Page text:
GPT-4V offers big benefits in clinical trial screening

February 13, 2024

Screening patients to find suitable participants for clinical trials is a labor-intensive, expensive, and error-prone task but AI could soon fix that.

A team of researchers from Brigham and Women’s Hospital, Harvard Medical School, and Mass General Brigham Personalized Medicine, conducted a study to see if an AI model could process medical records to find suitable clinical trial candidates.

They used GPT-4V, OpenAI’s LLM with image processing, enabled by Retrieval-Augmented Generation (RAG) to process potential candidates’ electronic health records (EHR) and clinical notes.

LLMs are pre-trained using a fixed dataset and can only answer questions based on that data. RAG is a technique that enables an LLM to retrieve data from external data sources like the internet or an organization’s internal documents.

When participants are selected for a clinical trial, their suitability is determined by a list of inclusion and exclusion criteria. This normally involves trained staff combing through EHRs of hundreds or thousands of patients to find those that match the criteria.

The researchers collected data from a trial that aimed to recruit patients with symptomatic heart failure. They used that data to see if GPT-4V with RAG could do the job more efficiently than study staff did while maintaining accuracy.

The structured data in the EHRs of potential candidates could be used to determine 5 out of 6 inclusion and 5 out of 17 exclusion criteria for the clinical trial. That’s the easy part.

The remaining 13 criteria needed to be determined by interrogating unstructured data in each patient’s clinical notes, which is the labor-intensive part the researchers hoped AI could assist with.


The researchers first obtained structured assessments completed by study staff and clinical notes for the past two years.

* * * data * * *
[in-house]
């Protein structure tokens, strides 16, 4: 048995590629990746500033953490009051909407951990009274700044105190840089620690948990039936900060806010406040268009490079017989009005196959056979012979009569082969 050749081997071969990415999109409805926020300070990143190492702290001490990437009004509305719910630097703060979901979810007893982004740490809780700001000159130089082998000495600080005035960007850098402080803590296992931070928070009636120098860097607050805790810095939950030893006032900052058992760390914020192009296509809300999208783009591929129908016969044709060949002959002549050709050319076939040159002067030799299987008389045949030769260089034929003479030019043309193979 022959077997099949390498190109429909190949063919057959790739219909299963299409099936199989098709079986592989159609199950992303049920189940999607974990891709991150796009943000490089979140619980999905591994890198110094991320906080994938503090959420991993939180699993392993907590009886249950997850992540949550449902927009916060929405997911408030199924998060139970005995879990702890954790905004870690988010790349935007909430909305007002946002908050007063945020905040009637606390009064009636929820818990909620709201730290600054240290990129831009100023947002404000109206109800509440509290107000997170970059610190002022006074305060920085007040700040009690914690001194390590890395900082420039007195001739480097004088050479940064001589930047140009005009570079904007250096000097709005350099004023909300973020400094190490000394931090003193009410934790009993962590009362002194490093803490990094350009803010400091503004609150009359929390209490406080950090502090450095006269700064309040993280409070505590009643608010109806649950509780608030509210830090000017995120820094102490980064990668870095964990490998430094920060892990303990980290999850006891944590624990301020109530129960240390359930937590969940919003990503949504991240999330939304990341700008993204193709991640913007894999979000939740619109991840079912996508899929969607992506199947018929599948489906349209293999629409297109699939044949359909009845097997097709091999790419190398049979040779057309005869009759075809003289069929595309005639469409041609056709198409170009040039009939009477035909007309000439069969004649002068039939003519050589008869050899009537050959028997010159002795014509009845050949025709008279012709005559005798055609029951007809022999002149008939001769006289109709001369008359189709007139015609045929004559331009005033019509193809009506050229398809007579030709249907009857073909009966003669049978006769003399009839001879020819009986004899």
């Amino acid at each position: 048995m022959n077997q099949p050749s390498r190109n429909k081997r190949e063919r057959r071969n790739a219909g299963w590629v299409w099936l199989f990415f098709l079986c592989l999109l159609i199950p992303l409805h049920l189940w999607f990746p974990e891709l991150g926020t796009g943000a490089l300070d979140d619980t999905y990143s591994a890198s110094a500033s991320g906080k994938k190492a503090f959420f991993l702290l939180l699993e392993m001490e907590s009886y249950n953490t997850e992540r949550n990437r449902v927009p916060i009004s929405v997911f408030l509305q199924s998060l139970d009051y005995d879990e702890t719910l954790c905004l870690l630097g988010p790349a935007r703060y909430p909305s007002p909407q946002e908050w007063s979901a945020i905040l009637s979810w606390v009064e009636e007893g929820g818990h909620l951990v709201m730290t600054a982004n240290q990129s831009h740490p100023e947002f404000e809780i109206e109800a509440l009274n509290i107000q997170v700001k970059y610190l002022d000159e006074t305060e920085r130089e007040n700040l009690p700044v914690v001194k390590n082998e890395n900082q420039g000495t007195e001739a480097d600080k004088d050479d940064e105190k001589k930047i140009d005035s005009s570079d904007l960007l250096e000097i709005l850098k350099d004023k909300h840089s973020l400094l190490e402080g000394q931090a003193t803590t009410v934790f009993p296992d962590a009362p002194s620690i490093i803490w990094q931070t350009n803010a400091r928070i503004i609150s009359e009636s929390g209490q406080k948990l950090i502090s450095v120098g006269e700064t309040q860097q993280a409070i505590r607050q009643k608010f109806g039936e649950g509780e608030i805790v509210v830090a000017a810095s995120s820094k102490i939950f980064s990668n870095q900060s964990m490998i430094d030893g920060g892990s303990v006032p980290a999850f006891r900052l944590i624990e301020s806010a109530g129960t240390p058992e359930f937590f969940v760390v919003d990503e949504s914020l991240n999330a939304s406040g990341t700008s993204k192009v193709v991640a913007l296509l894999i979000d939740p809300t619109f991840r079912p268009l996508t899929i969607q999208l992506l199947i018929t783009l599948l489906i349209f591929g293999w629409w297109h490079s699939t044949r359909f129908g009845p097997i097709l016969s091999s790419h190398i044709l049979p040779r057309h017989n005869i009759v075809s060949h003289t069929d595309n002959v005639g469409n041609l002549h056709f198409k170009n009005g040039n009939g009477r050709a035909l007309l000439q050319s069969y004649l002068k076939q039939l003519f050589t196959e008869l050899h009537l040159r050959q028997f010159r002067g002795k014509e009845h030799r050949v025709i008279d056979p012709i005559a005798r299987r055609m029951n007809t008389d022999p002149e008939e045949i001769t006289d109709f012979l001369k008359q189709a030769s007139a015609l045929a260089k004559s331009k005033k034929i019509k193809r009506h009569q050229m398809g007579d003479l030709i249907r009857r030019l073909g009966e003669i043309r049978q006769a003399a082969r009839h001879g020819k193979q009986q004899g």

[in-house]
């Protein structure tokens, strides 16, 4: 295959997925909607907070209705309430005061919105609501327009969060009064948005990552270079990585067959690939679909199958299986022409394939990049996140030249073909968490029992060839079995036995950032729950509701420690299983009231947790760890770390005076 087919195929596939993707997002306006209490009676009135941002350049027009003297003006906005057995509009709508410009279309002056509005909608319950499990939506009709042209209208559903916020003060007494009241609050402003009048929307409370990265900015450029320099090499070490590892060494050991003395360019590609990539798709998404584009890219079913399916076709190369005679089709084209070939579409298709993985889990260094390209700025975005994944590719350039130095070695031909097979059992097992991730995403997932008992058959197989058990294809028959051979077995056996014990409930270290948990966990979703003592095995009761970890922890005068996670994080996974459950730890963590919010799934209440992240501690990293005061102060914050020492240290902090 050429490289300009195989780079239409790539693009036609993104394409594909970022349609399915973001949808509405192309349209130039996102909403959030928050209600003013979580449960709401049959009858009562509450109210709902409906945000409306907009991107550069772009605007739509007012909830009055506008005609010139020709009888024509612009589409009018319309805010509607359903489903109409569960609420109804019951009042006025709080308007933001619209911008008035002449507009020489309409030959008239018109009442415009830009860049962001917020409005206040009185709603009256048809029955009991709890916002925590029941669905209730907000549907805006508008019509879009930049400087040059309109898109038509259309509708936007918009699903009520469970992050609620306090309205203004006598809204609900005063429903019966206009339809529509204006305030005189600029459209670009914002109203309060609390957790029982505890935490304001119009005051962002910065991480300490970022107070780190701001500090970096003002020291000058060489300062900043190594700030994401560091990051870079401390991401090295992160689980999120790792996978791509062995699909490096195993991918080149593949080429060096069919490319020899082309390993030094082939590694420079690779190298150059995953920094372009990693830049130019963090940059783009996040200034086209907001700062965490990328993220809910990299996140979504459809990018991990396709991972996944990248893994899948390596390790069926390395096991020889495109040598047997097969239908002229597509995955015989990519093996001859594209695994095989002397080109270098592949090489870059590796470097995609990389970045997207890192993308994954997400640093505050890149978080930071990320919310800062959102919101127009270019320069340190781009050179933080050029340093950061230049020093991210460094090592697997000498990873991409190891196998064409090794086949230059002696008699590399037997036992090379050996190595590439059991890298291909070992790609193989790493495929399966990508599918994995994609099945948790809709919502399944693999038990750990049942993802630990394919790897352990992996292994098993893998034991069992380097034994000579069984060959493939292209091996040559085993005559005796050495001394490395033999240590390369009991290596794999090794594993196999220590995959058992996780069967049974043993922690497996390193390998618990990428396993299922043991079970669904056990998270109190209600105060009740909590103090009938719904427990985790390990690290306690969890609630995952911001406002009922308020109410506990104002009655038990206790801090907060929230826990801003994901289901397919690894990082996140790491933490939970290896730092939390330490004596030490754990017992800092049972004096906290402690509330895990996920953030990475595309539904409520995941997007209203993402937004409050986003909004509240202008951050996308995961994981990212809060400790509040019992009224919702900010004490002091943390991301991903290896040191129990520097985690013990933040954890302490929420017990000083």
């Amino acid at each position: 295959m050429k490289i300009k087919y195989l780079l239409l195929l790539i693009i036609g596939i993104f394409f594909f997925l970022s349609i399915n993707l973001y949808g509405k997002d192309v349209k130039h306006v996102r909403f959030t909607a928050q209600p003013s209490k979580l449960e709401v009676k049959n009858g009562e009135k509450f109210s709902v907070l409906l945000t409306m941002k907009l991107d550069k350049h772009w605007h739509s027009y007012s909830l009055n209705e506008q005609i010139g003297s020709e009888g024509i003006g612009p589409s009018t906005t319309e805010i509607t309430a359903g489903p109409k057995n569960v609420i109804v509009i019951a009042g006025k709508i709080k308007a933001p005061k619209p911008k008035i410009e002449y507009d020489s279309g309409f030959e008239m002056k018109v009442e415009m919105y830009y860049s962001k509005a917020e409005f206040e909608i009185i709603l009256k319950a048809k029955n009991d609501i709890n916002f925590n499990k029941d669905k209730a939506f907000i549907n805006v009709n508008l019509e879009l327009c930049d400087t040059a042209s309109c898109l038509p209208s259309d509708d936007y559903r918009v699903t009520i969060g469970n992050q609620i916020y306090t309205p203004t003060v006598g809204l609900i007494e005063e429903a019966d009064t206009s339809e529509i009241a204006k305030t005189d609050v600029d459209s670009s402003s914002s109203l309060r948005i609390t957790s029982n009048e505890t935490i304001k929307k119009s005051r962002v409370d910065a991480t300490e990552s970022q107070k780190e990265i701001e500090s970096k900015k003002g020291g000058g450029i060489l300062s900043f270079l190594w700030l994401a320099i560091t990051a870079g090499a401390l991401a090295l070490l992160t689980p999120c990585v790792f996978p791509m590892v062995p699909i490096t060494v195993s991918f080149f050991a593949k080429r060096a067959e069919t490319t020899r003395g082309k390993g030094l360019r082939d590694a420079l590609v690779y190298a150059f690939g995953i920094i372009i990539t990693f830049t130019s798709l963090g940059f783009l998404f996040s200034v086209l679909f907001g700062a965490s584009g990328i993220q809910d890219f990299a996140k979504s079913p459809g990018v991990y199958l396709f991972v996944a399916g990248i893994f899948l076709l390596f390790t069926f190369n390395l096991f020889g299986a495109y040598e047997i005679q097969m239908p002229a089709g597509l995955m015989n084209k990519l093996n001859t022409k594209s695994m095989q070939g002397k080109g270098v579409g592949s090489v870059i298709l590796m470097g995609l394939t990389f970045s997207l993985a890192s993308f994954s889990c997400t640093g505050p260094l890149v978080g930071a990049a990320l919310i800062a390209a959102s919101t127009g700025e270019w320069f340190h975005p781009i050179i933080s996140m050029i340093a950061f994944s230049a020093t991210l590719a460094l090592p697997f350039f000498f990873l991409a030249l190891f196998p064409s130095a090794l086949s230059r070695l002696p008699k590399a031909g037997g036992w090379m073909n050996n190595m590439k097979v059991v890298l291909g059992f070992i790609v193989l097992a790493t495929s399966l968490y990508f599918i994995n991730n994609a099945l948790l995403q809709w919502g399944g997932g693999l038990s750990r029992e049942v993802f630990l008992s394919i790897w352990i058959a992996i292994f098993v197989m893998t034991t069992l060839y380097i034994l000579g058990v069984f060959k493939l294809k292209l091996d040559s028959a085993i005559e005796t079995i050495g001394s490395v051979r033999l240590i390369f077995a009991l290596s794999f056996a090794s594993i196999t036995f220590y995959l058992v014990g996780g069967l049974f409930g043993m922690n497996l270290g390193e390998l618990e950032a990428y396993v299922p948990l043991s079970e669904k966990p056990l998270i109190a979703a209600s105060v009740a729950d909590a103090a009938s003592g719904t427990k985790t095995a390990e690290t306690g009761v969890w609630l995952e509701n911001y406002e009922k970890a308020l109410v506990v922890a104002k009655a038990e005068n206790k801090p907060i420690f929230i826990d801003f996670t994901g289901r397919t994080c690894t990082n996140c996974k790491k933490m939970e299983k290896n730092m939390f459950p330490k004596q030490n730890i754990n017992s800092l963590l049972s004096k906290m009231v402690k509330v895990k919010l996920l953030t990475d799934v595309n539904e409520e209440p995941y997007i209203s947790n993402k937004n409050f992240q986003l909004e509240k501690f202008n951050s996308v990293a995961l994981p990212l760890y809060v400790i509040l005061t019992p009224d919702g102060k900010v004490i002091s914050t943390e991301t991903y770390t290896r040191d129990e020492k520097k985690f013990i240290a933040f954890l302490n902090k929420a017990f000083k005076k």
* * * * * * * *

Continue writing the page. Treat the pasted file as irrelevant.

They developed a workflow for a clinical note-based question-answering system powered by RAG architecture and GPT-4V and called this workflow RECTIFIER (RAG-Enabled Clinical Trial Infrastructure for Inclusion Exclusion Review).

Notes from 100 patients were used as a development dataset, 282 patients as a validation dataset, and 1894 patients as a test set.

An expert clinician completed a blinded review of patients’ charts to answer the eligibility questions and determine the “gold standard” answers. These were then compared to the answers from the study staff and RECTIFIER based on the following criteria:

  • Sensitivity – The ability of a test to correctly identify patients who are eligible for the trial (true positives).
  • Specificity – The ability of a test to correctly identify patients who are not eligible for the trial (true negatives).
  • Accuracy – The overall proportion of correct classifications (both true positives and true negatives).
  • Matthews correlation coefficient (MCC) – A metric used to measure how good the model was at selecting or excluding a person. A value of 0 is the same as a coin flip and 1 represents getting it right 100% of the time.
Performance metrics of RECTIFIER and Study Staff to determine overall eligibility based on 13 questions in the test set. Source: arXiv

RECTIFIER performed as well, and in some cases better, than the study staff. Probably the most significant result of the study came from the cost comparison.

While no figures were given for study staff remuneration, it must have been significantly more than the cost of using GPT-4V which varied between $0.02 and $0.10 per patient. Using AI to evaluate a pool of 1,000 potential candidates would take a matter of minutes and cost about $100.

The researchers concluded that using an AI model like GPT-4V with RAG can maintain or improve accuracy in identifying clinical trial candidates, and do it more efficiently and much cheaper than using human staff.

They did note the need for caution in handing over medical care to automated systems, but it does seem that AI will do a better job than we can if properly directed.

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Eugene van der Watt

Eugene comes from an electronic engineering background and loves all things tech. When he takes a break from consuming AI news you'll find him at the snooker table.


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